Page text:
2. Dostoevsky. The Possessed (English. Бесы). Part II. Chapter VI. Pyotr Stepanovitch is busy
Входимость: 1. Размер: 105кб.
Часть текста: weighty reasons to disturb the equanimity of Audrey Antonovitch, who had till then been in good spirits. What struck Yulia Mihailovna most of all was that he became more silent and, strange to say, more secretive every day. Yet it was hard to imagine what he had to hide. It is true that he rarely opposed her and as a rule followed her lead without question. At her instigation, for instance, two or three regulations of a risky and hardly legal character were introduced with the object of strengthening the authority of the governor. There were several ominous instances of transgressions being condoned with the same end in view; persons who deserved to be sent to prison and Siberia were, solely because she insisted, recommended for promotion. Certain complaints and inquiries were deliberately and systematically ignored. All this came out later on. Not only did Lembke sign everything, but he did not even go into the question of the share taken by his wife in the execution of his duties. On the other hand, he began at times to be restive about “the most trifling matters,” to the surprise of Yulia Mihailovna. No doubt he felt the need to make up for the days of suppression by brief moments of mutiny. Unluckily, Yulia Mihailovna was unable, for all her insight, to understand this honourable punctiliousness in an honourable character. Alas, she had no thought to spare for that, and that was the source of many misunderstandings. There are some things of which it is not suitable for me to write, and indeed I am not in a position to do so. It is not my business to discuss the blunders of administration either, and I prefer to leave out this administrative aspect of the subject altogether. In the chronicle I have begun I've set before myself a different task. Moreover a great deal will be brought to light by the Commission of Inquiry which has just been...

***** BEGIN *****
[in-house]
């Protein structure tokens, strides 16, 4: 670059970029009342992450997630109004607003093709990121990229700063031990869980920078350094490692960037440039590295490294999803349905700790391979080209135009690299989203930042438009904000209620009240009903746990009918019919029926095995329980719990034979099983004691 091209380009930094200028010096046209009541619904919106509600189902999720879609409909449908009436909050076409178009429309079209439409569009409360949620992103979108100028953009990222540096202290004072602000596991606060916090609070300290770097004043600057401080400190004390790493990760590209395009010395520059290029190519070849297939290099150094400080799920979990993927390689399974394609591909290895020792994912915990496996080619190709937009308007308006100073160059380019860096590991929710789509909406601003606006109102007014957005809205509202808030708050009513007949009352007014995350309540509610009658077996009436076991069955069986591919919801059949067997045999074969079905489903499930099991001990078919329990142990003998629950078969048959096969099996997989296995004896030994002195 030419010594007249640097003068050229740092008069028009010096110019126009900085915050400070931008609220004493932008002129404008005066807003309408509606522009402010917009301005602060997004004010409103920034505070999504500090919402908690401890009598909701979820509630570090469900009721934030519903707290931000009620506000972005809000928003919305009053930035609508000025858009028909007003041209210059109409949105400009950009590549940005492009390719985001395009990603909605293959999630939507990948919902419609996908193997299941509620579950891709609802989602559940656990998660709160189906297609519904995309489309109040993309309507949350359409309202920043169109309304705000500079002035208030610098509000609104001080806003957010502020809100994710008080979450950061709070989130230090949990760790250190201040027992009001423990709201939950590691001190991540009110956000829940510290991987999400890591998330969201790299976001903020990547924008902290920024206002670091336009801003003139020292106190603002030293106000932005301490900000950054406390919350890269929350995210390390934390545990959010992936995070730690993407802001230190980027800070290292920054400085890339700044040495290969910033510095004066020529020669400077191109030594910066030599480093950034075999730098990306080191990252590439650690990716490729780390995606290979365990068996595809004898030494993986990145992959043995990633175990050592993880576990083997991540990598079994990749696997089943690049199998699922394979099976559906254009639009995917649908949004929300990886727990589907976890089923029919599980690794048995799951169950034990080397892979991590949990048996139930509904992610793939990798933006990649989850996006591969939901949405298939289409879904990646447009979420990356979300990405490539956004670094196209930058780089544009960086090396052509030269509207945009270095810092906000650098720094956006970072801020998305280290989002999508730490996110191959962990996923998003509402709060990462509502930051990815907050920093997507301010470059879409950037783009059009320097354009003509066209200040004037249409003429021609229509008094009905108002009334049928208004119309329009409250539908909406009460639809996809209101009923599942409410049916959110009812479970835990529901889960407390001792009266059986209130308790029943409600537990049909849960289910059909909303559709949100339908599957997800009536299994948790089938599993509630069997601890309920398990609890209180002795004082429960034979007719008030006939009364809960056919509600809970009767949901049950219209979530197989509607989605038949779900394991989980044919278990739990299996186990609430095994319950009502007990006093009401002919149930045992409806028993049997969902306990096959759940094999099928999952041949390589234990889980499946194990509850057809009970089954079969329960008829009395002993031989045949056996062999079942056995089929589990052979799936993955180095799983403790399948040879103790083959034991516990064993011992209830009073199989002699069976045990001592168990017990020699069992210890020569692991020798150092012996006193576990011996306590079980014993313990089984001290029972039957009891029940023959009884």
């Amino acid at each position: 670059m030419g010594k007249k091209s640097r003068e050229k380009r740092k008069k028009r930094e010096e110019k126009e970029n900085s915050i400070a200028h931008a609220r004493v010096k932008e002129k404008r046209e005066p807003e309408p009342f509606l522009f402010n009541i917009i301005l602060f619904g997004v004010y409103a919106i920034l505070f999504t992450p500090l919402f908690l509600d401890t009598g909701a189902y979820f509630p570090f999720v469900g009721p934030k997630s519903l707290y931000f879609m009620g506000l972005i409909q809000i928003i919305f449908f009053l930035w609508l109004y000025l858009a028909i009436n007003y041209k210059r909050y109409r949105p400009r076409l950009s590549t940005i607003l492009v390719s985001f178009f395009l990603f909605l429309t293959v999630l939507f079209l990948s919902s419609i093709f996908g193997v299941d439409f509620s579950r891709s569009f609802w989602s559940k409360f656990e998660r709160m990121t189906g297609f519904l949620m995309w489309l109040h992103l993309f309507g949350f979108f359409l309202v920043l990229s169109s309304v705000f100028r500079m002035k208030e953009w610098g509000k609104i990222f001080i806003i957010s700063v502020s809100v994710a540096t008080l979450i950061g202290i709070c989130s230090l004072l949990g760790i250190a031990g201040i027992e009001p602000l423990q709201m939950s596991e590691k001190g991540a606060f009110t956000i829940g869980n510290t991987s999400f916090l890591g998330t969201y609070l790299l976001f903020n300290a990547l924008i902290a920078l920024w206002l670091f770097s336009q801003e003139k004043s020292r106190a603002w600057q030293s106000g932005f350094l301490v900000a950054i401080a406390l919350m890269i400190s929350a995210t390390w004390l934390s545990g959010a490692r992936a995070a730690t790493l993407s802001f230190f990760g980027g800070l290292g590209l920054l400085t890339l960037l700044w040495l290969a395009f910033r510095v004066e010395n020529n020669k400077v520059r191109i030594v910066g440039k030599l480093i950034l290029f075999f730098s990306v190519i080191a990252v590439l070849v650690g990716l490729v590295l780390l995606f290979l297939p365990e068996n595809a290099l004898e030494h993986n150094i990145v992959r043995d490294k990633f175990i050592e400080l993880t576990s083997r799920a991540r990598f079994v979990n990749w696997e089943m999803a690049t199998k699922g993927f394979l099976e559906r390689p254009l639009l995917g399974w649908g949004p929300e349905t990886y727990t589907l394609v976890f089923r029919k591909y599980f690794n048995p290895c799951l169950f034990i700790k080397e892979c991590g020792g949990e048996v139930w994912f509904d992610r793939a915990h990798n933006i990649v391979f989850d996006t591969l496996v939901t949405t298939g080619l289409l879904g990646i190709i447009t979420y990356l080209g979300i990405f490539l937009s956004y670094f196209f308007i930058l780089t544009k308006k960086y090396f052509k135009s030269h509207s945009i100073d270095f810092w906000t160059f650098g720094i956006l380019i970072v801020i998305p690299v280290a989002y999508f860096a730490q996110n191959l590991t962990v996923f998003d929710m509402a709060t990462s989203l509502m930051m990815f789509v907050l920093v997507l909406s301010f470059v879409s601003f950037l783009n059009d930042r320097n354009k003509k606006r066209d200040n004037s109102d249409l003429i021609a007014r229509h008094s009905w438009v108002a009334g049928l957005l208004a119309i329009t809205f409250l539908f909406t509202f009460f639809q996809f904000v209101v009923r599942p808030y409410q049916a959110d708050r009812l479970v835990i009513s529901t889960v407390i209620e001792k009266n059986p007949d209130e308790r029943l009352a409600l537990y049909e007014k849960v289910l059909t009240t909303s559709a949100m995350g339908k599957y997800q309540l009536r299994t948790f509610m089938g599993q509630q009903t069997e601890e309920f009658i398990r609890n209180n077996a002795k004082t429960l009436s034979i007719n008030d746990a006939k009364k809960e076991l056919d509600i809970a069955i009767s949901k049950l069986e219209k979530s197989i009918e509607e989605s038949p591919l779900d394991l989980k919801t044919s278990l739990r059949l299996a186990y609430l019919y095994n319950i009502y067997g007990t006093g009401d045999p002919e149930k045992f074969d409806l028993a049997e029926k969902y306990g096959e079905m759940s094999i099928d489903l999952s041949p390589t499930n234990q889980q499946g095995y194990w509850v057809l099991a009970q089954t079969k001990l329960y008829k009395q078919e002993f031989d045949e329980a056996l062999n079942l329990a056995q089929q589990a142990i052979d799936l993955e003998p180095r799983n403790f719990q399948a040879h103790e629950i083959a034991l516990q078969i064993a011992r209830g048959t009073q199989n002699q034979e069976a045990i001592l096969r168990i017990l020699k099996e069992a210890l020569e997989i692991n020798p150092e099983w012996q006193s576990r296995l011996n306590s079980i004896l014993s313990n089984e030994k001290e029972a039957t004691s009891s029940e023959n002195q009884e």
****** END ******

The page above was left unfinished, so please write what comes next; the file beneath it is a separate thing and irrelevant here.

3. Dostoevsky. The Possessed (English. Бесы). Part I. Chapter III. The sins of others
Входимость: 1. Размер: 104кб.